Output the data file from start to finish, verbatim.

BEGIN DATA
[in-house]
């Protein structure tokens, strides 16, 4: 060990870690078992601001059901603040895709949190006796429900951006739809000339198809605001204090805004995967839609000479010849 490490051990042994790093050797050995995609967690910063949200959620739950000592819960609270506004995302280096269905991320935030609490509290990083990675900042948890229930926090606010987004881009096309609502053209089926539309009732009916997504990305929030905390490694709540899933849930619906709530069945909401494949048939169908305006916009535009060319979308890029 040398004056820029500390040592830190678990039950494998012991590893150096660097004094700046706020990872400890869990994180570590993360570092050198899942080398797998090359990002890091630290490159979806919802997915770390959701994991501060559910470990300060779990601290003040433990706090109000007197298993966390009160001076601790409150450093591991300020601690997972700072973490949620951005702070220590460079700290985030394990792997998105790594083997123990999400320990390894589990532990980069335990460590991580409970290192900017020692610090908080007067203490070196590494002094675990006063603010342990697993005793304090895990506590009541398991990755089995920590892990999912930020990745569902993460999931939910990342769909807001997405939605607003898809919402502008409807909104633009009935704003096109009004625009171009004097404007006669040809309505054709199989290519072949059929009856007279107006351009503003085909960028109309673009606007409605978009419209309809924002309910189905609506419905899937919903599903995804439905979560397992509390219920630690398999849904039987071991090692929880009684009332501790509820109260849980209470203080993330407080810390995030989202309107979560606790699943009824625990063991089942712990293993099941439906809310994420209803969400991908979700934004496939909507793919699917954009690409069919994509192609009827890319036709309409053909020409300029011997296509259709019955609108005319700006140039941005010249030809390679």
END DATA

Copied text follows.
[in-house]
């Protein structure tokens, strides 16, 4: 060990870690078992601001059901603040895709949190006796429900951006739809000339198809605001204090805004995967839609000479010849 490490051990042994790093050797050995995609967690910063949200959620739950000592819960609270506004995302280096269905991320935030609490509290990083990675900042948890229930926090606010987004881009096309609502053209089926539309009732009916997504990305929030905390490694709540899933849930619906709530069945909401494949048939169908305006916009535009060319979308890029 040398004056820029500390040592830190678990039950494998012991590893150096660097004094700046706020990872400890869990994180570590993360570092050198899942080398797998090359990002890091630290490159979806919802997915770390959701994991501060559910470990300060779990601290003040433990706090109000007197298993966390009160001076601790409150450093591991300020601690997972700072973490949620951005702070220590460079700290985030394990792997998105790594083997123990999400320990390894589990532990980069335990460590991580409970290192900017020692610090908080007067203490070196590494002094675990006063603010342990697993005793304090895990506590009541398991990755089995920590892990999912930020990745569902993460999931939910990342769909807001997405939605607003898809919402502008409807909104633009009935704003096109009004625009171009004097404007006669040809309505054709199989290519072949059929009856007279107006351009503003085909960028109309673009606007409605978009419209309809924002309910189905609506419905899937919903599903995804439905979560397992509390219920630690398999849904039987071991090692929880009684009332501790509820109260849980209470203080993330407080810390995030989202309107979560606790699943009824625990063991089942712990293993099941439906809310994420209803969400991908979700934004496939909507793919699917954009690409069919994509192609009827890319036709309409053909020409300029011997296509259709019955609108005319700006140039941005010249030809390679």